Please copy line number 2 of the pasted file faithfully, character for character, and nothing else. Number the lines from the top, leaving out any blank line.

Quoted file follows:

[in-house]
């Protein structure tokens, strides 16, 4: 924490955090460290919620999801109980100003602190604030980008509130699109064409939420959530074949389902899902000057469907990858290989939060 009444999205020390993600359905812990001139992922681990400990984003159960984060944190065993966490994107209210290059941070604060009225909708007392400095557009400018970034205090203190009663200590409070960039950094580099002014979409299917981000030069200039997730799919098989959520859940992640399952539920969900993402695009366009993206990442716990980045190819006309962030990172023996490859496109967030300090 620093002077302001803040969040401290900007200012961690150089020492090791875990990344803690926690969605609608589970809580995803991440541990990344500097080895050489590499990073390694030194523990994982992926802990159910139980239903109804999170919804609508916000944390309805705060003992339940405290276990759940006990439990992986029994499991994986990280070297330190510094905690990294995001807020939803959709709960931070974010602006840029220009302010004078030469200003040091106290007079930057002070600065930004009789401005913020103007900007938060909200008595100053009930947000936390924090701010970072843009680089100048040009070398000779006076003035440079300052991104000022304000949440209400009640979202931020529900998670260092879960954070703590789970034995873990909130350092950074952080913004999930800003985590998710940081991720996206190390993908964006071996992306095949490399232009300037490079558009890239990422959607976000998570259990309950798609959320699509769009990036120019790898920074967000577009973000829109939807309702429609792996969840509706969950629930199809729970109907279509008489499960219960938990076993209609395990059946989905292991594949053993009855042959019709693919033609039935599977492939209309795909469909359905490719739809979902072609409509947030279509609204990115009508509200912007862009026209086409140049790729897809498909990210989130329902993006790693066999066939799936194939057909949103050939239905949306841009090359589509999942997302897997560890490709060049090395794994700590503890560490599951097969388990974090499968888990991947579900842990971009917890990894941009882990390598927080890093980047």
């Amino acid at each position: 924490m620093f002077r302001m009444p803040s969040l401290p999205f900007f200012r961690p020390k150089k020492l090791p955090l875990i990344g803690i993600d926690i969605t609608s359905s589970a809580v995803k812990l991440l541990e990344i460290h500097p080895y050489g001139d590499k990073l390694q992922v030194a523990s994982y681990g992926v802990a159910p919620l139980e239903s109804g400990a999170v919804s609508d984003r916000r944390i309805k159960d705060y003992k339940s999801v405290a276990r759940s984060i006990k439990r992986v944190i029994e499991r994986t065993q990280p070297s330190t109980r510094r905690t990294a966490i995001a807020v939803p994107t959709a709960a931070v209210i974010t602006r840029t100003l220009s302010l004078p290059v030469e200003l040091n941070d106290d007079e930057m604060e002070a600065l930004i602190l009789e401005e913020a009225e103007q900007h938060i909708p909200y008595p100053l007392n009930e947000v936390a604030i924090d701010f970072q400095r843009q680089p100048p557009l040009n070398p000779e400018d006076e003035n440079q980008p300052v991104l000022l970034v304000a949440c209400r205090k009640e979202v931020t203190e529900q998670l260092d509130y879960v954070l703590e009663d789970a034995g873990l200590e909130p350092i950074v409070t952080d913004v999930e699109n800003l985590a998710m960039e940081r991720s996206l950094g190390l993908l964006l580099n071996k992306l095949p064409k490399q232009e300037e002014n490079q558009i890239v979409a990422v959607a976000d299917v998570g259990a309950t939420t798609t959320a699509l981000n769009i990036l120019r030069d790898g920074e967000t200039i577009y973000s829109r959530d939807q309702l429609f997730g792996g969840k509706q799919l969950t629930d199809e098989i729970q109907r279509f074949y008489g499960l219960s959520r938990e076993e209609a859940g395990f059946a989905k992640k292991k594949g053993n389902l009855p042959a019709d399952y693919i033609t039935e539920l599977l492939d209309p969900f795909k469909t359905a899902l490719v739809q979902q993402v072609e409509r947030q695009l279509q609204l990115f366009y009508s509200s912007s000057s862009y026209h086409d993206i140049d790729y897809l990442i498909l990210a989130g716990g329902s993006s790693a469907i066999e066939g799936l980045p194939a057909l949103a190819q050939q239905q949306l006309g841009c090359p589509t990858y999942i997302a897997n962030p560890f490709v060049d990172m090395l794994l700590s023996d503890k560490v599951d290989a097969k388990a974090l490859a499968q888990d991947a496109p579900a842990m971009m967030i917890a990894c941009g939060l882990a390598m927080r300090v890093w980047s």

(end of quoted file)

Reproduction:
């Protein structure tokens, strides 16, 4: 924490955090460290919620999801109980100003602190604030980008509130699109064409939420959530074949389902899902000057469907990858290989939060 009444999205020390993600359905812990001139992922681990400990984003159960984060944190065993966490994107209210290059941070604060009225909708007392400095557009400018970034205090203190009663200590409070960039950094580099002014979409299917981000030069200039997730799919098989959520859940992640399952539920969900993402695009366009993206990442716990980045190819006309962030990172023996490859496109967030300090 620093002077302001803040969040401290900007200012961690150089020492090791875990990344803690926690969605609608589970809580995803991440541990990344500097080895050489590499990073390694030194523990994982992926802990159910139980239903109804999170919804609508916000944390309805705060003992339940405290276990759940006990439990992986029994499991994986990280070297330190510094905690990294995001807020939803959709709960931070974010602006840029220009302010004078030469200003040091106290007079930057002070600065930004009789401005913020103007900007938060909200008595100053009930947000936390924090701010970072843009680089100048040009070398000779006076003035440079300052991104000022304000949440209400009640979202931020529900998670260092879960954070703590789970034995873990909130350092950074952080913004999930800003985590998710940081991720996206190390993908964006071996992306095949490399232009300037490079558009890239990422959607976000998570259990309950798609959320699509769009990036120019790898920074967000577009973000829109939807309702429609792996969840509706969950629930199809729970109907279509008489499960219960938990076993209609395990059946989905292991594949053993009855042959019709693919033609039935599977492939209309795909469909359905490719739809979902072609409509947030279509609204990115009508509200912007862009026209086409140049790729897809498909990210989130329902993006790693066999066939799936194939057909949103050939239905949306841009090359589509999942997302897997560890490709060049090395794994700590503890560490599951097969388990974090499968888990991947579900842990971009917890990894941009882990390598927080890093980047």